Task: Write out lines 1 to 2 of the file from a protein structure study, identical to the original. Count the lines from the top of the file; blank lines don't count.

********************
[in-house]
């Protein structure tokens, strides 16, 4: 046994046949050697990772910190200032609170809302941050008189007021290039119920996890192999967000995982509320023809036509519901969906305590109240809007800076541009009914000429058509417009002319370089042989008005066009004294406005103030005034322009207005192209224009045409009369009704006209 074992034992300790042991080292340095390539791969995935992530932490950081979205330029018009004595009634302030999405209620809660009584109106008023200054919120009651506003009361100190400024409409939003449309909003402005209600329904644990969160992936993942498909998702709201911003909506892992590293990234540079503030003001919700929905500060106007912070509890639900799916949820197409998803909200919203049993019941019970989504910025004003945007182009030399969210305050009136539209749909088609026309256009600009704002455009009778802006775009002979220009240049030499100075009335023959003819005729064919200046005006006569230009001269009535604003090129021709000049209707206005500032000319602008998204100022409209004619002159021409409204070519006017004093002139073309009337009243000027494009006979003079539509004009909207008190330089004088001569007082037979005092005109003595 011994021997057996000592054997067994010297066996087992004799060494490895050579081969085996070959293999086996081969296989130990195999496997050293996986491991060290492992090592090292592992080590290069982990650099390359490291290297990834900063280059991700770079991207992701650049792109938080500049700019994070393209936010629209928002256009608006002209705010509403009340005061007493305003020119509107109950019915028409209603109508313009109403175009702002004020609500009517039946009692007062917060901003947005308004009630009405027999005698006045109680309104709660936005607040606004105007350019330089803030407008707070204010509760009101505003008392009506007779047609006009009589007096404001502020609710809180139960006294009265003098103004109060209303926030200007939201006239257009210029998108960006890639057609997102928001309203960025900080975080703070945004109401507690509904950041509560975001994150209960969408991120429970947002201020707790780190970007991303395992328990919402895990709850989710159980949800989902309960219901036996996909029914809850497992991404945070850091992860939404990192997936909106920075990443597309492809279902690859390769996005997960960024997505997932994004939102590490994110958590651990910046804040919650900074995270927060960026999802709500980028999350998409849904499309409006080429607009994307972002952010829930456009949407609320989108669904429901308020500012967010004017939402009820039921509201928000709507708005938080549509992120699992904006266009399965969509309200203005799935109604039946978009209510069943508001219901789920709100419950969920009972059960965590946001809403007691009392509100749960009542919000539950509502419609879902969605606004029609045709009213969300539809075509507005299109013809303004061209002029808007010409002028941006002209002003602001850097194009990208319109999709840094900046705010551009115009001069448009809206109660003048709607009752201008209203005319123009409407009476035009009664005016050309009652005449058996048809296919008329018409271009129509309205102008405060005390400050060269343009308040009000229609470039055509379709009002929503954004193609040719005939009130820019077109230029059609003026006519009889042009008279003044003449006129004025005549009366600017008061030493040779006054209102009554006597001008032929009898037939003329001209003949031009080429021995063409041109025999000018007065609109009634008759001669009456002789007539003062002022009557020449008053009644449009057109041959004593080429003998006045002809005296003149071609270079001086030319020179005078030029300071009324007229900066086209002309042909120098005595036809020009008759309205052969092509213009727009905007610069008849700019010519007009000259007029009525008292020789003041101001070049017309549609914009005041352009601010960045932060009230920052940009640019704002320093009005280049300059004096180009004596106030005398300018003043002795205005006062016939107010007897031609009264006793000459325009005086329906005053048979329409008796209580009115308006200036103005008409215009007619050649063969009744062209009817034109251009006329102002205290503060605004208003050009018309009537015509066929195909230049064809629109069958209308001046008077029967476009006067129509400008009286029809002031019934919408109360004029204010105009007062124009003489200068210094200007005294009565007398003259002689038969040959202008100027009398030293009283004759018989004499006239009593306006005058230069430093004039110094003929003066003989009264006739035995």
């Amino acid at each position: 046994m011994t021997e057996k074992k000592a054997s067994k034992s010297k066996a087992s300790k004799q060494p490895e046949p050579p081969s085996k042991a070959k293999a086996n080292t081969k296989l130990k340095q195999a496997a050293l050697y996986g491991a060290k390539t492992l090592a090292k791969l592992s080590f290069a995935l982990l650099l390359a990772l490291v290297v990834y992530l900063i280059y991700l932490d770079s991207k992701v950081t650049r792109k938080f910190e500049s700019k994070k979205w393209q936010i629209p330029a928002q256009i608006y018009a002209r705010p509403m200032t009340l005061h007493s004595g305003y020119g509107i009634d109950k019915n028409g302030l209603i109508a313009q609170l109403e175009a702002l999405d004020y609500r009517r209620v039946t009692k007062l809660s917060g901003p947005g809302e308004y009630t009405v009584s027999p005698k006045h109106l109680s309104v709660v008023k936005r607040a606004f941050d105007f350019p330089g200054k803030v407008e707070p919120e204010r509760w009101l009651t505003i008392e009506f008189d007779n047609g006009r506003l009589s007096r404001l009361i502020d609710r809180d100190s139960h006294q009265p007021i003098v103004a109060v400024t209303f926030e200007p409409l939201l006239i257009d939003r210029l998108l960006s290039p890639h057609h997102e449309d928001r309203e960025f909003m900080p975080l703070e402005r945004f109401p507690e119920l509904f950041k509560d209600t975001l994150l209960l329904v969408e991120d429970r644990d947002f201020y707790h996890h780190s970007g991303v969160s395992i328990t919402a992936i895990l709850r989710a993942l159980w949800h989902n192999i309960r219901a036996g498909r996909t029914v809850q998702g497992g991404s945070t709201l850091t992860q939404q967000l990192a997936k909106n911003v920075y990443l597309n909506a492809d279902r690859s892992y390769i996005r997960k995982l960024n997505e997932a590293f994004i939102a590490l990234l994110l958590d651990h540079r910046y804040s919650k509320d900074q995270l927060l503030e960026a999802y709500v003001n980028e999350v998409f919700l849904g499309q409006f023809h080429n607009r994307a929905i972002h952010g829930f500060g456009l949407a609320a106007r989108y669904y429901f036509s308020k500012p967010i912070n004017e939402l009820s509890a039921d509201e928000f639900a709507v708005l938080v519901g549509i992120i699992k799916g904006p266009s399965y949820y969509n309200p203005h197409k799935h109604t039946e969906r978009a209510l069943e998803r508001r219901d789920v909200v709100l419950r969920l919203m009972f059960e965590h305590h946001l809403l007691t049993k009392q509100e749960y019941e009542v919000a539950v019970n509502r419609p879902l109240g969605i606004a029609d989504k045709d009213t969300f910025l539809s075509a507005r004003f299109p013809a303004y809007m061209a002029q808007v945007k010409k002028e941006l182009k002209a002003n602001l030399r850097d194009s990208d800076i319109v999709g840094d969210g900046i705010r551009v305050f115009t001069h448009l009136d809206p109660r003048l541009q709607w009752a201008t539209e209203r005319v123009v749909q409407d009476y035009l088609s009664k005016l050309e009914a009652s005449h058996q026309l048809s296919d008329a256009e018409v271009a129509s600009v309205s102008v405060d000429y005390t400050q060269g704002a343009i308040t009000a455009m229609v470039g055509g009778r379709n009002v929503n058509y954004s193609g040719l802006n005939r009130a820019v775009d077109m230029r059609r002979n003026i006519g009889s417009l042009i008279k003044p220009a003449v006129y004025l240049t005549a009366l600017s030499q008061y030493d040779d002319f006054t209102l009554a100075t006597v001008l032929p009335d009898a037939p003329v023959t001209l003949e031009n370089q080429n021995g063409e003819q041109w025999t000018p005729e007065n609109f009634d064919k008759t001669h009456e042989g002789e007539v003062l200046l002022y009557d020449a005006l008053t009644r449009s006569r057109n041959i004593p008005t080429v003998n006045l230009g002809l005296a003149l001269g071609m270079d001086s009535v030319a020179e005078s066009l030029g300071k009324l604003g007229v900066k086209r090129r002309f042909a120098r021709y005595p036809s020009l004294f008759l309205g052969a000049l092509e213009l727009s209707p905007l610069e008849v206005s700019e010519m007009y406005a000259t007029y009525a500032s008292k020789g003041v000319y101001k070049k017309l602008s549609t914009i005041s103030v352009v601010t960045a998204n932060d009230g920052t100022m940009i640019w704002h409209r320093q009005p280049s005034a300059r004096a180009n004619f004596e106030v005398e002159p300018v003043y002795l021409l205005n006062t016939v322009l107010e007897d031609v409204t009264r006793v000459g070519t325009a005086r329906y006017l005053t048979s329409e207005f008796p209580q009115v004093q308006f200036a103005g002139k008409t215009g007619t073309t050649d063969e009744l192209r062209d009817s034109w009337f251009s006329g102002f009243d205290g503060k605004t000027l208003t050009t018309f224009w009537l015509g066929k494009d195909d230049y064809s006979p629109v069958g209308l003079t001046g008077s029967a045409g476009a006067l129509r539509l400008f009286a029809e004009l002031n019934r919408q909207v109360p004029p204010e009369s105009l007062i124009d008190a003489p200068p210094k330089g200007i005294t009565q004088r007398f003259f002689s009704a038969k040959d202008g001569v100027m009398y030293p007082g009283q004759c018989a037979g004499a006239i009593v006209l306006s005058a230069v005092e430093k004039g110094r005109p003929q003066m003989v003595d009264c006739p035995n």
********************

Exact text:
[in-house]
């Protein structure tokens, strides 16, 4: 046994046949050697990772910190200032609170809302941050008189007021290039119920996890192999967000995982509320023809036509519901969906305590109240809007800076541009009914000429058509417009002319370089042989008005066009004294406005103030005034322009207005192209224009045409009369009704006209 074992034992300790042991080292340095390539791969995935992530932490950081979205330029018009004595009634302030999405209620809660009584109106008023200054919120009651506003009361100190400024409409939003449309909003402005209600329904644990969160992936993942498909998702709201911003909506892992590293990234540079503030003001919700929905500060106007912070509890639900799916949820197409998803909200919203049993019941019970989504910025004003945007182009030399969210305050009136539209749909088609026309256009600009704002455009009778802006775009002979220009240049030499100075009335023959003819005729064919200046005006006569230009001269009535604003090129021709000049209707206005500032000319602008998204100022409209004619002159021409409204070519006017004093002139073309009337009243000027494009006979003079539509004009909207008190330089004088001569007082037979005092005109003595 011994021997057996000592054997067994010297066996087992004799060494490895050579081969085996070959293999086996081969296989130990195999496997050293996986491991060290492992090592090292592992080590290069982990650099390359490291290297990834900063280059991700770079991207992701650049792109938080500049700019994070393209936010629209928002256009608006002209705010509403009340005061007493305003020119509107109950019915028409209603109508313009109403175009702002004020609500009517039946009692007062917060901003947005308004009630009405027999005698006045109680309104709660936005607040606004105007350019330089803030407008707070204010509760009101505003008392009506007779047609006009009589007096404001502020609710809180139960006294009265003098103004109060209303926030200007939201006239257009210029998108960006890639057609997102928001309203960025900080975080703070945004109401507690509904950041509560975001994150209960969408991120429970947002201020707790780190970007991303395992328990919402895990709850989710159980949800989902309960219901036996996909029914809850497992991404945070850091992860939404990192997936909106920075990443597309492809279902690859390769996005997960960024997505997932994004939102590490994110958590651990910046804040919650900074995270927060960026999802709500980028999350998409849904499309409006080429607009994307972002952010829930456009949407609320989108669904429901308020500012967010004017939402009820039921509201928000709507708005938080549509992120699992904006266009399965969509309200203005799935109604039946978009209510069943508001219901789920709100419950969920009972059960965590946001809403007691009392509100749960009542919000539950509502419609879902969605606004029609045709009213969300539809075509507005299109013809303004061209002029808007010409002028941006002209002003602001850097194009990208319109999709840094900046705010551009115009001069448009809206109660003048709607009752201008209203005319123009409407009476035009009664005016050309009652005449058996048809296919008329018409271009129509309205102008405060005390400050060269343009308040009000229609470039055509379709009002929503954004193609040719005939009130820019077109230029059609003026006519009889042009008279003044003449006129004025005549009366600017008061030493040779006054209102009554006597001008032929009898037939003329001209003949031009080429021995063409041109025999000018007065609109009634008759001669009456002789007539003062002022009557020449008053009644449009057109041959004593080429003998006045002809005296003149071609270079001086030319020179005078030029300071009324007229900066086209002309042909120098005595036809020009008759309205052969092509213009727009905007610069008849700019010519007009000259007029009525008292020789003041101001070049017309549609914009005041352009601010960045932060009230920052940009640019704002320093009005280049300059004096180009004596106030005398300018003043002795205005006062016939107010007897031609009264006793000459325009005086329906005053048979329409008796209580009115308006200036103005008409215009007619050649063969009744062209009817034109251009006329102002205290503060605004208003050009018309009537015509066929195909230049064809629109069958209308001046008077029967476009006067129509400008009286029809002031019934919408109360004029204010105009007062124009003489200068210094200007005294009565007398003259002689038969040959202008100027009398030293009283004759018989004499006239009593306006005058230069430093004039110094003929003066003989009264006739035995």